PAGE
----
5. ITCTC - Ithaca NY: Comment: there is increased need for flexibility in the use of STP and other funding sources based on local needs. In our case we need strong O/M and alternative modes investments. We get no CMAQ. We need greater flexibility to adapt "road and bridge" money to other uses.

Public Participation Plan: Slide 22

Visualization

  1. City of Sioux Falls: what are examples of visualization?

    1. Basically using the web. You can put maps on the web so people can understand where the projects are located. You could have a tool which allows people to go in and identify by punching in a number how much of the projects are going to their community. You can do some scenario planning techniques. Those are the kind of things that are would certainly be qualified as visualization techniques.

  2. Amie Longstreet: Will future TMA reviews include questions regarding implementation of visualization techniques into the public participation plan?

    1. Most certainly. Yes.

  3. Martha Lott Memphis MPO: Define Visualization?

  4. Guest: comment: visualization is a problematic term, unless it is specifically given an expansive functional definition in the regulatory definitions

  5. Atlanta regional commission: Allow for maximum flexibility in visualization requirements

Public Input Plan vs. Public Participation Plan

  1. MTC, Oakland: Does this replace requirement for federal public involvement procedures?

    1. No. It will be a component of it.

  2. Martha Lott Memphis MPO: MPO’s are currently required to have Public Participation Plan…. Is this an additional Plan?

    1. We would expect you would probably take the two and combine them into one document. They don't have to be two separate documents.

  3. SA-BC MPO: how will the PPP differ from the currently required PIP

    1. I think the main difference is it does ask for more information about what visualization techniques you're going to use in order to make this information available. One of the key differences is that in developing this public participation is you need to consult with interested parties in developing the plan itself instead of just developing it say within the MPO. That's a key difference. Don't go in a closet somewhere and develop your public participation plan. You need to invite the key interested parties into that or allow them to influence what that plan is.

  4. Association of Central Oklahoma Governments, Oklahoma City: Lawton, OK MPO: How do MPOs w/ less than 200,000 population meet new regulations/programs when the MPO does not receive direct appropriation but must compete w/ all other State DOT projects.

    1. We recognize huge variation among MPOs, the size of MPOs, their capabilities. The new MPOs versus the established ones. Some MPOs may have far more sophisticated ability to use visualization techniques and others not. We do expect to be very flexible on that.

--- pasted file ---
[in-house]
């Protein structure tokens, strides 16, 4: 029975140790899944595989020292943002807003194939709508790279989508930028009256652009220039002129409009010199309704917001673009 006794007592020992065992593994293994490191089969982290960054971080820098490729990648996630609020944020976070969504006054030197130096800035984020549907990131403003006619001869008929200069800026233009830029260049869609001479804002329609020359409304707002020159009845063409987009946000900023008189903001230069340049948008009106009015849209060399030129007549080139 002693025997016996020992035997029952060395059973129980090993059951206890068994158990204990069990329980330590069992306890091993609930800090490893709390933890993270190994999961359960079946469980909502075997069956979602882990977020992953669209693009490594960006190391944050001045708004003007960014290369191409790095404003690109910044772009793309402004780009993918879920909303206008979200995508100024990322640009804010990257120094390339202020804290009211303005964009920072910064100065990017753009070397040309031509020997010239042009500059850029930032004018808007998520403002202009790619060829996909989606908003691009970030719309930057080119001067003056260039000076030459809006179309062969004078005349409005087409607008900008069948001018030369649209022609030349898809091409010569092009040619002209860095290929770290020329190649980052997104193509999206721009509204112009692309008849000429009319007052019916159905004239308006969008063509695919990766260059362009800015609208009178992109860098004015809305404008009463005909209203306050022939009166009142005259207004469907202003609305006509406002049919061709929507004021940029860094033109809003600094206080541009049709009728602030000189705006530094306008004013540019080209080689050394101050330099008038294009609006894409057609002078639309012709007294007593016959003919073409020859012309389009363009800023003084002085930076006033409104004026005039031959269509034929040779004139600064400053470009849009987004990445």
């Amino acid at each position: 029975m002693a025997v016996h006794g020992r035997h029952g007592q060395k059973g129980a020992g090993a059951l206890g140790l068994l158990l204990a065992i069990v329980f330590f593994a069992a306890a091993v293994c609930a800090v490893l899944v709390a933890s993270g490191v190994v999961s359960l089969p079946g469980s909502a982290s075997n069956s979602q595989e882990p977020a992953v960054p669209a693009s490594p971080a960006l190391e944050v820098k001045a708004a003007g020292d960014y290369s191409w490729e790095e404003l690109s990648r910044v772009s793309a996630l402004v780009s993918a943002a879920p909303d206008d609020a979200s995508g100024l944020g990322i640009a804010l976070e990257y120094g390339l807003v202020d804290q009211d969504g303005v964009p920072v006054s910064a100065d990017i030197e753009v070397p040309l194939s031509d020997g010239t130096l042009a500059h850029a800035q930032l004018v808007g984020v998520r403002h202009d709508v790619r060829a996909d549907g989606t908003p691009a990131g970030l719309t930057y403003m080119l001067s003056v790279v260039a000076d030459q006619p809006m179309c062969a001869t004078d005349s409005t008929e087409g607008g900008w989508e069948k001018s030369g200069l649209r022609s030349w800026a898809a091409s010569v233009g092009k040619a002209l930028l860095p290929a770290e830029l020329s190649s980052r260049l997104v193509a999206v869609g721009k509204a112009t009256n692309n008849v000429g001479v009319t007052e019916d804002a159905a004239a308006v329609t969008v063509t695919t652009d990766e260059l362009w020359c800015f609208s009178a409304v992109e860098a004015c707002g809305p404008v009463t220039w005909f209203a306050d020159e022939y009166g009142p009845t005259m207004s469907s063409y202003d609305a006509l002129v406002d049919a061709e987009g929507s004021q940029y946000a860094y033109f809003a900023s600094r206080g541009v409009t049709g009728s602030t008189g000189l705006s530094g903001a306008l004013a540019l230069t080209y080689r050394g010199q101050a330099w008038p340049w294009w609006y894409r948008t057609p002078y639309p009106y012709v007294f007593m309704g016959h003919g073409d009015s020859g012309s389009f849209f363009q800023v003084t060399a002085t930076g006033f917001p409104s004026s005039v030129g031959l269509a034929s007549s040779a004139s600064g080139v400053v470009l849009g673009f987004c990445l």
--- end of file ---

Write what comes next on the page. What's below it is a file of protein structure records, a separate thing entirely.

5. Wasatch Front Regional Council Salt Lake City: Do we need to approve the new participation plan if we already have a public involvement plan?

    1. Yes because they are so different and we said there are different components to it. And, also the visualization in particular. Also, there must be some very specific consultations with stakeholders in the development of it, and so you would need to at least go through that process of a discussion and comment period to make sure that everyone has been involved.

  6. TMACOG: Comment: As planning requirements expand, please provide as much detailed assistance as possible. Ex., description of environmental mitigation techniques that we can incorporate as appropriate; description of specific visualization techniques, etc.

    1. Did you want those to be in the regulation or just something that we would have available as best practices and guidance and available to help you with under technical assistance?

  7. DRCOG, Denver: When does new PPP have to be adopted

    1. Obviously it will be after any plan that is submitted after July 1, 2007, the new public participation plan must in place. It is the July 1, 2007 date that is the same date.

  8. Knoxville Regional TPO: Holding MPO Board meetings in the evening when Board members have other meetings can be problematic.

    1. Boy, the MPO board members are busy. They have multiple meetings in the evening. I guess that is true for elected officials. As long as the plan indicates what the process is and when it occurred, and you get input on that that is acceptable.

  9. Bhupendra Patel: Is this the PIP, now called a PPP?

  10. Maricopa Association of Governments - Phoenix AZ: If we have a process in place, do we need to have a specific document that describes the PPP for consultation?

  11. Martha Lott Memphis MPO: Suggestion: Provide a list of differences and requirements

  12. KIPDA MPO Louisville, KY: KIPDA MPO, Louisville, KY: Please define "interested parties" in PPP development.

  13. Martha Lott Memphis MPO: Memphis MPO Agrees with Knoxville

  14. KIPDA MPO Louisville, KY: Please define "interested parties" in the PPP development.

Coordinated Public Transit Services Transportation Plan: Slide 23

Who Takes Lead

  1. Herkimer Oneida Counties Transportation Study: Who will take the lead in developing the plan - it should be the MPOs.